Blister beetles belong to a family of plant-feeding insects (Meloidae) that produce cantharidin, a toxic defensive chemical. Contact with it in the blood of live or dead beetles causes blistering of the skin or mucous membranes of sensitive mammals, especially horses. Cantharidin is stable and remains toxic in dead beetles for a long time, so animals can be poisoned by eating crushed beetles in cured hay.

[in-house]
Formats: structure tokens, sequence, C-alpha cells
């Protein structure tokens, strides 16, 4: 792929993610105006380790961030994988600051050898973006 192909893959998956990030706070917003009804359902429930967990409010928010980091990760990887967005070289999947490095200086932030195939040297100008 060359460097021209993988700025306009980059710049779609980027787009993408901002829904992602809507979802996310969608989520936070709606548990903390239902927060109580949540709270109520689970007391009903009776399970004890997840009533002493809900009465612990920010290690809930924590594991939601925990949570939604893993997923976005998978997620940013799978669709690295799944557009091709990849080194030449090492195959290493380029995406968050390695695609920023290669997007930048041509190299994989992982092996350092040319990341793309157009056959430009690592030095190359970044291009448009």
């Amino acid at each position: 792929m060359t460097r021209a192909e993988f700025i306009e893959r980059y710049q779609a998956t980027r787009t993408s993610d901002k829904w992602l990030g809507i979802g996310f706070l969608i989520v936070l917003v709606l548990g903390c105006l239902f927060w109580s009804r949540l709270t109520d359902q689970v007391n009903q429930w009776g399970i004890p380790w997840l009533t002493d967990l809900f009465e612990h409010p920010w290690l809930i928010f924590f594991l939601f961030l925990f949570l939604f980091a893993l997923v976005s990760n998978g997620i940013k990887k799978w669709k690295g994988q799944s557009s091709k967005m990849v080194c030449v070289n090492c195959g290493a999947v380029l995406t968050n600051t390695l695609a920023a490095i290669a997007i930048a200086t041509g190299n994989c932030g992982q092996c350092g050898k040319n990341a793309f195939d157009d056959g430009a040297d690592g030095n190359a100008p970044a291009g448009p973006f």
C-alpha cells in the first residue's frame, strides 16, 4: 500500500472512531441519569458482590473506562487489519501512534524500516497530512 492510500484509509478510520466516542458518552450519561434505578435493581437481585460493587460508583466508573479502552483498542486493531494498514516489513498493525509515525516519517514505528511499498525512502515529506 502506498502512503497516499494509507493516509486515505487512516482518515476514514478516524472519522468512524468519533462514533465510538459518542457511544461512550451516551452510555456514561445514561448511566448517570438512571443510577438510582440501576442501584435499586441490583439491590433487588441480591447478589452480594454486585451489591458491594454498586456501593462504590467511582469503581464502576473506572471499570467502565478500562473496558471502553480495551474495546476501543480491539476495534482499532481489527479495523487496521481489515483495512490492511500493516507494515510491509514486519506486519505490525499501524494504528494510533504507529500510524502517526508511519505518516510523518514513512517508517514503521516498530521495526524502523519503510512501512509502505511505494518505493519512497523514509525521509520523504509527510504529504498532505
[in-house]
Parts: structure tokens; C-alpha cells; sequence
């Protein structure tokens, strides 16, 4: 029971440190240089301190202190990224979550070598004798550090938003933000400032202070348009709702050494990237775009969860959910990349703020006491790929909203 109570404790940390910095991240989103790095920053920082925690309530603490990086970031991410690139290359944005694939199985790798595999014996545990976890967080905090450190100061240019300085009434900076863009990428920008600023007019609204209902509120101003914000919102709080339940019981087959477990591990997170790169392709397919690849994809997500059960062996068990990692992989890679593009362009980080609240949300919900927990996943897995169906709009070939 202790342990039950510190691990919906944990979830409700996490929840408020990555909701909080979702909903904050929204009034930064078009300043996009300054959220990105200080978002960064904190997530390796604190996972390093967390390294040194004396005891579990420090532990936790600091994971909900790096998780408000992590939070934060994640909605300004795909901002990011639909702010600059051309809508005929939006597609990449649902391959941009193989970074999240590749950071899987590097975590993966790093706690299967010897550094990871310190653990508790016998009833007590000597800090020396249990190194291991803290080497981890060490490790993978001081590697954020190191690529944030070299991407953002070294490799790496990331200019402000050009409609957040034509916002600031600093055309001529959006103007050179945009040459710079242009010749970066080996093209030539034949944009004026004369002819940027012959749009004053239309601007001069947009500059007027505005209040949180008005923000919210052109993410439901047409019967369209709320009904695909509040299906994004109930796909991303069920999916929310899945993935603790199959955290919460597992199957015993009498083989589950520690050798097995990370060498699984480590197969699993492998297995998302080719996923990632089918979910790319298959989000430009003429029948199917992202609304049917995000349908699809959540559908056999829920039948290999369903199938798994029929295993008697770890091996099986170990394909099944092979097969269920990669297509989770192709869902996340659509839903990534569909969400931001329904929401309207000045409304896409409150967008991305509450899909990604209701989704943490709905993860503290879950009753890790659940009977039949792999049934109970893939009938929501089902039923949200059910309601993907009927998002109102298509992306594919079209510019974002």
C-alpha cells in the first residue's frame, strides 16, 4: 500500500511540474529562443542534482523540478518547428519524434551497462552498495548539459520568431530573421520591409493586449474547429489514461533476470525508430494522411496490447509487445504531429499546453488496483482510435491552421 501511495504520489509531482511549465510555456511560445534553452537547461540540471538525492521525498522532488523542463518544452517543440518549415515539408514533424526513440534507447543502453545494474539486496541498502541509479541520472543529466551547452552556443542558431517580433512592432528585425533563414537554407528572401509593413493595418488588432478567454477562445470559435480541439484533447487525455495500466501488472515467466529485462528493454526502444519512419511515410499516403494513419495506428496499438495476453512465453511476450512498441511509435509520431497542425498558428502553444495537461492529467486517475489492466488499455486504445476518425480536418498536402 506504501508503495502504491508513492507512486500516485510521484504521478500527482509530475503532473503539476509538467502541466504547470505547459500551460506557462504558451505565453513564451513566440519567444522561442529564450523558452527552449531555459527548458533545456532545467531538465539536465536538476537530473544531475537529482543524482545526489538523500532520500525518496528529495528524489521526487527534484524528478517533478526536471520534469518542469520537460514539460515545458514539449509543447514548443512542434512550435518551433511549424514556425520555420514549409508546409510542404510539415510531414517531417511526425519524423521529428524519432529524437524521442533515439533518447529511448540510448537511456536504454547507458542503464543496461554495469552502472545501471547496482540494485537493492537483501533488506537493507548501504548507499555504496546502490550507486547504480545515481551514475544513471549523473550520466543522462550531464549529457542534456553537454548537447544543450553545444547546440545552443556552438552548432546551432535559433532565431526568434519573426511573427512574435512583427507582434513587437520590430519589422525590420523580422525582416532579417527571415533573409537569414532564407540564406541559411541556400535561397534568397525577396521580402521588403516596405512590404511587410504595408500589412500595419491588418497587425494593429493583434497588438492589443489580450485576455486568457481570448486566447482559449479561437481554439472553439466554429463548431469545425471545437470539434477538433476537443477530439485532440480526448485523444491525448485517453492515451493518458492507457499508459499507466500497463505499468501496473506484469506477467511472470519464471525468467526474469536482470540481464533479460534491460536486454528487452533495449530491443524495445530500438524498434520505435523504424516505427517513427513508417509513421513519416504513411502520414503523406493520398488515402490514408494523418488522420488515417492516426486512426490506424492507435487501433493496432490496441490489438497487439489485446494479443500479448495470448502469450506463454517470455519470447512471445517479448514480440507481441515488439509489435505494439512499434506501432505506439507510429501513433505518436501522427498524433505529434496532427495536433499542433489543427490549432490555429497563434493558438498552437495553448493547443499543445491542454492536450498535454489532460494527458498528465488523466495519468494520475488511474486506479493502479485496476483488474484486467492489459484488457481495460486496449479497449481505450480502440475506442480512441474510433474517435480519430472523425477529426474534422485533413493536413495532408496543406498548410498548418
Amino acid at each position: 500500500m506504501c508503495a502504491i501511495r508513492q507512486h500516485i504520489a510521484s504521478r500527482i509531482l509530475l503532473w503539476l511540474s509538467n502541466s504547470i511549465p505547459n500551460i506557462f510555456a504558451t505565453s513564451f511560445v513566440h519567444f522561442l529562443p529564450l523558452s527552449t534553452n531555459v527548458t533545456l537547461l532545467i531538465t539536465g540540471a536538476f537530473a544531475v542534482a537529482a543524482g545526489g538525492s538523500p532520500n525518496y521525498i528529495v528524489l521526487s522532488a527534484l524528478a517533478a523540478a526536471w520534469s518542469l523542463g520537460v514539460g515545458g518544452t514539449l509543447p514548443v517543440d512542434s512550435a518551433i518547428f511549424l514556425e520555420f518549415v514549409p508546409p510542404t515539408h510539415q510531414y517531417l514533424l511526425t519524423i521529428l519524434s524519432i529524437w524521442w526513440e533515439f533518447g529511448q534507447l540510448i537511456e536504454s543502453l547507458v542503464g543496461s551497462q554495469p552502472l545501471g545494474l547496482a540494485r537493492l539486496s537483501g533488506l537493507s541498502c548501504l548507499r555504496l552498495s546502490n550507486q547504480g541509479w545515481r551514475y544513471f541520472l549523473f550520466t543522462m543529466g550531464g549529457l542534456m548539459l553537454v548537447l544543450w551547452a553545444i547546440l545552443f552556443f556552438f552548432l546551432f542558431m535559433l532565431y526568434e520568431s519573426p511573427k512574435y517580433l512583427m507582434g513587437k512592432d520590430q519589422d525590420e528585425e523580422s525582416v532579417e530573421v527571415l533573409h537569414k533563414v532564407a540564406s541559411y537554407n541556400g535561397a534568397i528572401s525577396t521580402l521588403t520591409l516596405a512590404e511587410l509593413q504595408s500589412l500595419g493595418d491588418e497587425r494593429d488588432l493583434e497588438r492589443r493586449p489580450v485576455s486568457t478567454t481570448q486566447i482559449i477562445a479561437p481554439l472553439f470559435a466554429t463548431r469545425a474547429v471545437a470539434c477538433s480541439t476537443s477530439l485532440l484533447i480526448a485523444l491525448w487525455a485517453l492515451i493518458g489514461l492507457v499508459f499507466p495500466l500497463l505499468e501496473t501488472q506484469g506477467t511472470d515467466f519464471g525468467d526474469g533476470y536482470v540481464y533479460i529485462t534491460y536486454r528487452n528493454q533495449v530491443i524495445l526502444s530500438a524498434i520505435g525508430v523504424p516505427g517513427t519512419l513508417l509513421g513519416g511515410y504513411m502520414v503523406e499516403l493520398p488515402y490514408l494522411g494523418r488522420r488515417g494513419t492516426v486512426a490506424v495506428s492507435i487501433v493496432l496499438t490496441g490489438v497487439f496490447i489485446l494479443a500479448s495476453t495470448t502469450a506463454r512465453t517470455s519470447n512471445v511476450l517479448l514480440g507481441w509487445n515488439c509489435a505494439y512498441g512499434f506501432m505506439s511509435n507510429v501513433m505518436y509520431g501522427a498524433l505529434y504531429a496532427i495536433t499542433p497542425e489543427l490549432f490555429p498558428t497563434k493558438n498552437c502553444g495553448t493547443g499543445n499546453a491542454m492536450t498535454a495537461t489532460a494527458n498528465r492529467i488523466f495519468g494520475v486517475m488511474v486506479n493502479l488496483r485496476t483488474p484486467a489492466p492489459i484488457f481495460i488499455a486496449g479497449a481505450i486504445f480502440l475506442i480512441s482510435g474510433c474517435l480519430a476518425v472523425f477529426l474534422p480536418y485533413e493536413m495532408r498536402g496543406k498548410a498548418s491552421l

The severity of the reaction depends upon the amount of cantharidin ingested and the size and health of the animal. The lethal dose for livestock is estimated to be 0.45 to 1.0 mg of the chemical per kilogram of body weight.
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